Any of these things can cause the boat to turn slightly, and you may not be realizing you’re doing any of them. Maybe next time you’re on the water, focus on each one of these one at a time and see if it fixes your problem. I hope you can figure out what the problem is! (it’s probably not the boat, unless it’s just a bad hull design that doesn’t track at all)

  • Jim

    Sunapee Outfitters

I am guessing that your
right and left side strokes are not symmetrical. For whatever reason you have a tendency to sweep on the right side…too long a stroke? Blade just a tad longer on the right?

And that is enough in this particular unruly boat to get the stern to skid. Short boats do that easily…look at ww kayaks…they also develop a bow wave that pushes against the wave. Once the stern is a little out of line that bow wave makes it extremely hard to countercorrect.

Congratulations. You are doing an inside circle with uncorrected forward stroke for canoeists…this is a hard skill to master! (yes I know you didnt want it). Properly done inside circles spiral inward and inward even more.

You don’t own the Dagger, right?
Check your OK boat to see if IT is straight. It is possible that it is warped one way and your stroke has adapted to it, and therefore screwed up when you paddle another boat. Especially if the Dagger was warped in the other direction. Don’t laugh–this is an entirely possible scenario.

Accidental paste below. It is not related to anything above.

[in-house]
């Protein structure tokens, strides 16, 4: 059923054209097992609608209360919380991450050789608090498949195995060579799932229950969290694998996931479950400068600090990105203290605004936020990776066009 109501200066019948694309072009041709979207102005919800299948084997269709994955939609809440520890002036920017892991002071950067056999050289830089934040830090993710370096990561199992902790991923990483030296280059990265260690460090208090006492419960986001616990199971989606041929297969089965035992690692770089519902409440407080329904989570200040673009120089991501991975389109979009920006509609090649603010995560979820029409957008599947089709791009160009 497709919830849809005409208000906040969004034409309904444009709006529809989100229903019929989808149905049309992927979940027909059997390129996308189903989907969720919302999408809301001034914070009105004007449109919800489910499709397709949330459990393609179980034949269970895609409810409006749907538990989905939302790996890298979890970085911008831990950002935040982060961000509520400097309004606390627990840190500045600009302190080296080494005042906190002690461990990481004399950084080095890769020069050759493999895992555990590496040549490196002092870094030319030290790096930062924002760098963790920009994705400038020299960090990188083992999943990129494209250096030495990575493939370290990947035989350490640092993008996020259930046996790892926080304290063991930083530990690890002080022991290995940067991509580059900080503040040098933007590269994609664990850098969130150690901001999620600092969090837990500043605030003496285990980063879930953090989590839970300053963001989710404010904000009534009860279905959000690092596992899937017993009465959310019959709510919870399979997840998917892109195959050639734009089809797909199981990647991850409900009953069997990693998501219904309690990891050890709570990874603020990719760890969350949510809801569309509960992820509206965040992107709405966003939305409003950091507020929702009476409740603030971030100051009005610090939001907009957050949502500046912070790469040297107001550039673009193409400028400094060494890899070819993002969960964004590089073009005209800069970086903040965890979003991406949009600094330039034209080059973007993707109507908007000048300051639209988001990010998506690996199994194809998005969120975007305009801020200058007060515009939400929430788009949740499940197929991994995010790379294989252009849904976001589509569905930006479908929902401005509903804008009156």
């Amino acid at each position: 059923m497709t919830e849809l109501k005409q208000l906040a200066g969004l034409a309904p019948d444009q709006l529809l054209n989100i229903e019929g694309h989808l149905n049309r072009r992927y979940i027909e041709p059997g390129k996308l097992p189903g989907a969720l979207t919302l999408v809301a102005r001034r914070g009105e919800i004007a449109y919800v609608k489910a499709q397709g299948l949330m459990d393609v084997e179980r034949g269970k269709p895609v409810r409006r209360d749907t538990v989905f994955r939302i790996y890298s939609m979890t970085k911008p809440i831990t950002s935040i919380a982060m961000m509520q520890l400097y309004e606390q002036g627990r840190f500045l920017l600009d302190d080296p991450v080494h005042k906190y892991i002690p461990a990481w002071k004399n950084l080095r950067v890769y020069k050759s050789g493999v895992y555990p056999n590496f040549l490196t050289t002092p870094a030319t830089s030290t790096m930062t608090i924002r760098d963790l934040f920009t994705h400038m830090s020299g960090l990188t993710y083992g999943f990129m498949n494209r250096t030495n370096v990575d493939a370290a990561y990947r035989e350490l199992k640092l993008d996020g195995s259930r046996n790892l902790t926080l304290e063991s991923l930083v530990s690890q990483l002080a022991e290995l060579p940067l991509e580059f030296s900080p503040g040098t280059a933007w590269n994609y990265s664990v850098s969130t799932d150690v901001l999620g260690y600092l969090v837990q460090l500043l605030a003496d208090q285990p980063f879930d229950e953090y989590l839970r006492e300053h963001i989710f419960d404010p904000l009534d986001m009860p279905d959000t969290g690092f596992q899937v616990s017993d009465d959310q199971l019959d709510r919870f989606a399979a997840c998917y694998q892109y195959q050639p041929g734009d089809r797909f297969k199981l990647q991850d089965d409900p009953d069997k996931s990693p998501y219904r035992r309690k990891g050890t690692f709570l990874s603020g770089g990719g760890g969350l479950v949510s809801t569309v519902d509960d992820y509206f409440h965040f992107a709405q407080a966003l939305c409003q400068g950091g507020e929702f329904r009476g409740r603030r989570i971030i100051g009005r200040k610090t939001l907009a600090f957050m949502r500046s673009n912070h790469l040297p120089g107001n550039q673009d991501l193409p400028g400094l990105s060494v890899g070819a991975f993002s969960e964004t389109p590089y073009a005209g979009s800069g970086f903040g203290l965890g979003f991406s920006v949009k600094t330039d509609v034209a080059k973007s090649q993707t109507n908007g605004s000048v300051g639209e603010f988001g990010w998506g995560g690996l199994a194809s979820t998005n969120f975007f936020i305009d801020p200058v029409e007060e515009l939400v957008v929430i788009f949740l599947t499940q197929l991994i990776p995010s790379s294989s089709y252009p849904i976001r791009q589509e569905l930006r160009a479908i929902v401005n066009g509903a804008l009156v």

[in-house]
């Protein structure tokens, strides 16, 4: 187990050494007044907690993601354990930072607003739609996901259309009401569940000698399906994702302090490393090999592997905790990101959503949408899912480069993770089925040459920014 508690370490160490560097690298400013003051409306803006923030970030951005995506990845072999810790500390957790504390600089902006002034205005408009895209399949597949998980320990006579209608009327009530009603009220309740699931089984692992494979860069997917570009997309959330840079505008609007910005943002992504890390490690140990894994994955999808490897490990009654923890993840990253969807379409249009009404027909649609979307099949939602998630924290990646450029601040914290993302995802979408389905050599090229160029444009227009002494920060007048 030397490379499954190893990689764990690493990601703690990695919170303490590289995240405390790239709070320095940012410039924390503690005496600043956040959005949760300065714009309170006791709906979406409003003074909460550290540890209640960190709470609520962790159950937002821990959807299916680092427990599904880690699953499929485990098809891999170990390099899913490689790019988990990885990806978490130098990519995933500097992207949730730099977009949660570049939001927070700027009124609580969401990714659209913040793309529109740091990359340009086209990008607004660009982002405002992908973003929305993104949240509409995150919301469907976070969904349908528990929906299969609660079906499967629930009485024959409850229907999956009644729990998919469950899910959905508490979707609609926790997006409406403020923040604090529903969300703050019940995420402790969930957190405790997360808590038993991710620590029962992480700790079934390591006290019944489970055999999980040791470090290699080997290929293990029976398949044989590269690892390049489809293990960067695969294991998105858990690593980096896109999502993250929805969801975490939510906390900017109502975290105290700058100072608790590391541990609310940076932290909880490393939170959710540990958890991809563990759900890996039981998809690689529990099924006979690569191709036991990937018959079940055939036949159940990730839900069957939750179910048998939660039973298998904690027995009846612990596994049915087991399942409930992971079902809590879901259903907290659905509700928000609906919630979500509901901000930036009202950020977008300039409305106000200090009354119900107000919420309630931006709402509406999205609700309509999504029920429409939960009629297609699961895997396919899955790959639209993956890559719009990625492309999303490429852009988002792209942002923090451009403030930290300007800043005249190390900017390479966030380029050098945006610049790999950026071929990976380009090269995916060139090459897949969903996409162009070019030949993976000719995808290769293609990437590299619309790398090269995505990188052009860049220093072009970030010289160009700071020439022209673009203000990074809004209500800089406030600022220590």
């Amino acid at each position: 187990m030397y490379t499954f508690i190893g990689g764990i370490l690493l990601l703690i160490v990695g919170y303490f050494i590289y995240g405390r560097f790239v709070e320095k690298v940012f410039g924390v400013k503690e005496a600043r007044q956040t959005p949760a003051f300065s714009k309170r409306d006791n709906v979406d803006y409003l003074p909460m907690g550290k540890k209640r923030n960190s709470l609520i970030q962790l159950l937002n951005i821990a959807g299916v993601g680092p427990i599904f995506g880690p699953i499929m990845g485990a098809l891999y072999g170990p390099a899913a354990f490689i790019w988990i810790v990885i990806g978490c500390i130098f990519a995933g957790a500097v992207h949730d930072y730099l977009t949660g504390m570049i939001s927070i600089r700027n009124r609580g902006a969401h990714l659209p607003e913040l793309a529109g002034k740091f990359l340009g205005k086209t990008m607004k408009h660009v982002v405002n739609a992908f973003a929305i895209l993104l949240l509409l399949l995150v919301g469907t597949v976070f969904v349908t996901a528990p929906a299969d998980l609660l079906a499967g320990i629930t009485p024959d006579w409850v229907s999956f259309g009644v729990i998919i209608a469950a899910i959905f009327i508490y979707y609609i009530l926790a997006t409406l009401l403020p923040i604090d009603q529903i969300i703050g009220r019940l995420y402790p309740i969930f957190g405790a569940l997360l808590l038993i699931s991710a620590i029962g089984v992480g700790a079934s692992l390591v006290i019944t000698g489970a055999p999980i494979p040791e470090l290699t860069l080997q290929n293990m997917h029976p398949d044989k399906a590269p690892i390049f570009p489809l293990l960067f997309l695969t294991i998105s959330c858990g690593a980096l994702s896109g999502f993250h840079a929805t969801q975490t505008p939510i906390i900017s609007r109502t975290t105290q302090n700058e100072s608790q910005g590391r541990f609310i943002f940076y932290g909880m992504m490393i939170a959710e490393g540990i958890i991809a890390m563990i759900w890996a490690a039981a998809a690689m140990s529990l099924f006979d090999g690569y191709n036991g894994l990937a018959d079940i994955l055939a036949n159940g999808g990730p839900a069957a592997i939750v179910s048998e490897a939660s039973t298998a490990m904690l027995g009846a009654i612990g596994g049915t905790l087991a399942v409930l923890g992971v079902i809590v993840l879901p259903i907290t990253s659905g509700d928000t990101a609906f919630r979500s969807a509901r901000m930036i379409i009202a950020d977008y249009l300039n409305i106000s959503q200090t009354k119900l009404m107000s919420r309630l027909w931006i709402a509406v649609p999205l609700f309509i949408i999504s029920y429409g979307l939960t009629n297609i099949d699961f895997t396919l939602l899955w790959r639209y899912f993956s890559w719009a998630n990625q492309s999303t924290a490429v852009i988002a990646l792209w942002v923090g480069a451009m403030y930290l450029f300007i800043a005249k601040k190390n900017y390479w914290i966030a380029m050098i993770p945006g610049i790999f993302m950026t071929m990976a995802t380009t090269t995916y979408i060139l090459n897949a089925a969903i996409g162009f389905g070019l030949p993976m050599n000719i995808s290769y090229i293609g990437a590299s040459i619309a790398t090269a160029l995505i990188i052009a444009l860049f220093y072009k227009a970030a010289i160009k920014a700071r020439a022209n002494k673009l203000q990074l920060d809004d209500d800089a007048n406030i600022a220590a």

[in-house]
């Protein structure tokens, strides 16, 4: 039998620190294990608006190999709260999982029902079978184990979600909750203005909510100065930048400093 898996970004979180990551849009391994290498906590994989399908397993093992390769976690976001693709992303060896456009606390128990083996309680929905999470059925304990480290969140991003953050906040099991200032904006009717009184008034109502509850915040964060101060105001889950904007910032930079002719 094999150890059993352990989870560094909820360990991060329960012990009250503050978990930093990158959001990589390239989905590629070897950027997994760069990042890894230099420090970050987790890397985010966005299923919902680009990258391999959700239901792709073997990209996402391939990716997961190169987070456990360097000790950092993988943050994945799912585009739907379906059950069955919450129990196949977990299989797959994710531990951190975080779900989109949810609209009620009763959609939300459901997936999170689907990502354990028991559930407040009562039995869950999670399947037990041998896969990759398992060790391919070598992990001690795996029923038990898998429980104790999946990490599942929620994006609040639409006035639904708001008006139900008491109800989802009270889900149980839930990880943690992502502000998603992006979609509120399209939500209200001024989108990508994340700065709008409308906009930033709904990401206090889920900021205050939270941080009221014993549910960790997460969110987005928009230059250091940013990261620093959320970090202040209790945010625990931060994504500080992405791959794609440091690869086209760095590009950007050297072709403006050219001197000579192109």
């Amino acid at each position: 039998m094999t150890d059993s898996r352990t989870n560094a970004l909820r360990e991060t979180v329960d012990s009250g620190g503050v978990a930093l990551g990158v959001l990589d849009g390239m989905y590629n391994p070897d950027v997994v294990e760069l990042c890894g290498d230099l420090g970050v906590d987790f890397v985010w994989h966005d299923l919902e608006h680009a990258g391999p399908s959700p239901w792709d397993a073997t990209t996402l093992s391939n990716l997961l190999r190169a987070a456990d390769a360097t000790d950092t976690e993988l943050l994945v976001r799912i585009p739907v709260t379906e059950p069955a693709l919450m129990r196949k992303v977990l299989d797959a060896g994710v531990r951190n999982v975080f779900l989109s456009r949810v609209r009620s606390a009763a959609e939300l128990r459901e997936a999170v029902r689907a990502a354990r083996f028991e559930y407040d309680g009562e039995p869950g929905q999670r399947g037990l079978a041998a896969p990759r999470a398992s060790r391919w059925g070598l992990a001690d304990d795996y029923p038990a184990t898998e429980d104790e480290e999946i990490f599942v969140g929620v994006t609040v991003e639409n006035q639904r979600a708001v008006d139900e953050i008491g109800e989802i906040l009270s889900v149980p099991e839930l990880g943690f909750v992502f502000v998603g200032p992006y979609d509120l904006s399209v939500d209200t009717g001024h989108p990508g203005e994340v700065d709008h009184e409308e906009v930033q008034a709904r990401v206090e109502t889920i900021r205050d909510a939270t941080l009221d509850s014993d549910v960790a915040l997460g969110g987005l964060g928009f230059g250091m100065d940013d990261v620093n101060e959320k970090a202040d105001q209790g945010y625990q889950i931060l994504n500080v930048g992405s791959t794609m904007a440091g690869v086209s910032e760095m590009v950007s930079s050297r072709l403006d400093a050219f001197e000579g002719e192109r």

I know I wasn’t leaning, but I could have had more weight on my left hip bone. I tried to shift my weight to the right to see if that would make a difference and then tried shifting left, but it didn’t seem to affect it much. I wonder if dropping a shoulder down or using blades offset for a right hand person when I am left handed would affect it??

This sounds quite reasonable.
I was in a rental boat for the class and the foot pedals were too short… would not even extend out to the ends of my feet and I have a left shoulder injury that has healed, but does prevent me from lifting the left arm as high as the right. Funny, never had that problem with the sit on top though, guess it is less sensitive since the bottom is flat.

ha ha!!!
I was thinking I was totally losing it! Didn’t know I had perfected a canoe stroke! That’s one way of looking at it. I felt quite stupid almost turning around in a circle trying to go right, and still going left.

I am going to have to borrow a regular kayak from someone and spend time playing around with it. I hate that the boat got the better of me.